Millennium Post

The wrangle between grandaunt and gentle doc

Delhi chief minister Sheila Dikshit has been in office for three terms now. However, faced with anti-incumbency ensuing from her 15-year-rule,  winning Delhi for the fourth consecutive time for the Congress won’t easy for her. To her advantage, the Opposition, the BJP, despite announcing Harsh Vardhan’s name as their chief ministerial candidate, remains a divided house. Even though the bitter battle scramble for the post of chief-ministerial candidate from the BJP might be over, it has hugely dented the party’s image and prospects. It might just be able to regain its stance and posture itself as the principal opposition to the Congress, ousting Aam Aadmi Party (AAP)’s prospects.

Encashing on the BJP’s crisis is the new entrant this year, the Aam Aadmi Party (AAP) led by social activist-turned-politician Arvind Kejriwal. Beginning his innings with the Anna camp, he strategically split to pursue his political ambitions and started this party. Even if Kejriwal claims to be the messiah of the common man, his personal attacks on Dikshit and Vardhan border to absurd. It is a litmus test for this party, which as per its internal claims will be sweeping the polls. But the finality of this dream needs to be in the poll results as well.

In 2008 elections, out of the 70 assembly constituencies Congress had swept the polls winning 42 seats, followed by the BJP with 23 seats, BSP with 2 seats and others won 2 seats. While before that in 2003 the Congress had acquired 47 seats, followed by the BJP who got 20 seats and others got three seats. Both these elections did not have the AAP in existence, their ploy to elevate the common man’s woes, need to be seen in the form of an election result and the number of seats that they acquire.

After remaining in power for 15 years and maintaining a relatively clean image, Congress is battling corruption allegations during the Commonwealth Games of 2010, the outrage that surfaced after 16 December gangrape and also graft charges against her ministers. Dikshit is a popular leader in the capital, she has a lovable, grandmotherly and clean image, and it’s remarkable that along with this exists an astute and sharp politician in her.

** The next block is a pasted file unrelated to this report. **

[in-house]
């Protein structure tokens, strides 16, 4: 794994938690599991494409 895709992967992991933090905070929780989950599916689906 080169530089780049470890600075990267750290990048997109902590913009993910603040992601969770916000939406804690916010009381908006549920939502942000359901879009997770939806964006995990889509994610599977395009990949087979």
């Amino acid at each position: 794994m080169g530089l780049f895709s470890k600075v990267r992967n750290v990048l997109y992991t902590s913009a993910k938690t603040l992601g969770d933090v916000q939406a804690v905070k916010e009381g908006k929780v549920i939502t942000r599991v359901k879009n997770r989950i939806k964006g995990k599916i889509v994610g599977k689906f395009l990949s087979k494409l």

Dikshit has been known for her closeness to the Gandhi family, especially to party president Sonia Gandhi. This doesn’t mean that there is no internal dissent in the party. Her former colleague Ajay Maken has harboured ambitions to overthrow Dikshit and acquire the chief-ministerial throne. To avoid this coup, Dikshit has always ensured that Maken is kept away from state politics. To quell his rebellion, he was shifted to the union cabinet and before the arrival of election season he was shifted to the plum post of Congress media department head, clearing the way for Dikshit. Maken’s settlement, made sure there wouldn’t be a BJP like scenario in the Congress.

After winning 2008 election, Dikshit concentrated on the social sector. Introduction of cash transfer for food, the Laadli, the Annashree scheme, the Kishori scheme and others have been some major achievements of her government. Unfazed by the corruption allegations, Dikshit has said that both the Shunglu Committee and the Comptroller and Auditor General (CAG) report have come out with nothing.

Another knot got eliminated for Dikshit just before the assembly elections. The Delhi high court on 11 October dismissed a petition alleging a Lokayukta report against her was ‘diluted’. The Lokayukta report had recommended the President to advise ‘caution’ to Dikshit for allegedly misrepresenting facts about the completion of 60,000 low-cost flats ahead of the 2008 assembly polls. Despite AAP’s constant overtly aggressive attacks on her, Dikshit remained calm and unaffected by their ‘personal’ jibes.

The latest tactic adopted by the AAP- conduction of surveys to affect the political pulse – is something which this party resorted to recently.

‘Given a choice of three leading parties, 38 per cent people want AAP to form government, followed by 29 per cent favouring Congress and 23 per cent for BJP,’ said the survey conducted by psephologist and AAP’s national executive member Yogendra Yadav, along with Delhi-based consultancy firm Cicero Associates.

Through this survey Kejriwal claimed, ‘We are set to get between 45 to 50 seats in Delhi. We are ahead in 33 constituencies.’ Being a first-timer in the state his claims need to be tested and results shown.

In case of the BJP, the scenario was earlier somewhat similar to Congress’s state of affair in Madhya Pradesh- a divided team. Three-time MP and current head of Delhi BJP, Vijay Goel, worked overtime to demolish established party leaders and has reaped a bitter harvest.
The recently appointed chief ministerial candidate Harshvardhan is a popular leader and most importantly he has the Sangh backing, which is what pushed his candidature ahead. The competition was a neck-and-neck one between the two, as Goel was aggressively pushing his stakes.

The infighting in BJP has hugely impacted its winability prospects, as firstly it has affected their party workers morale and also their mass contact programmes. The BJP, now with a clear contender, will try and do damage control to take on the Congress. They are sure to regain their position as main opposition but will they replace Congress is difficult to say.
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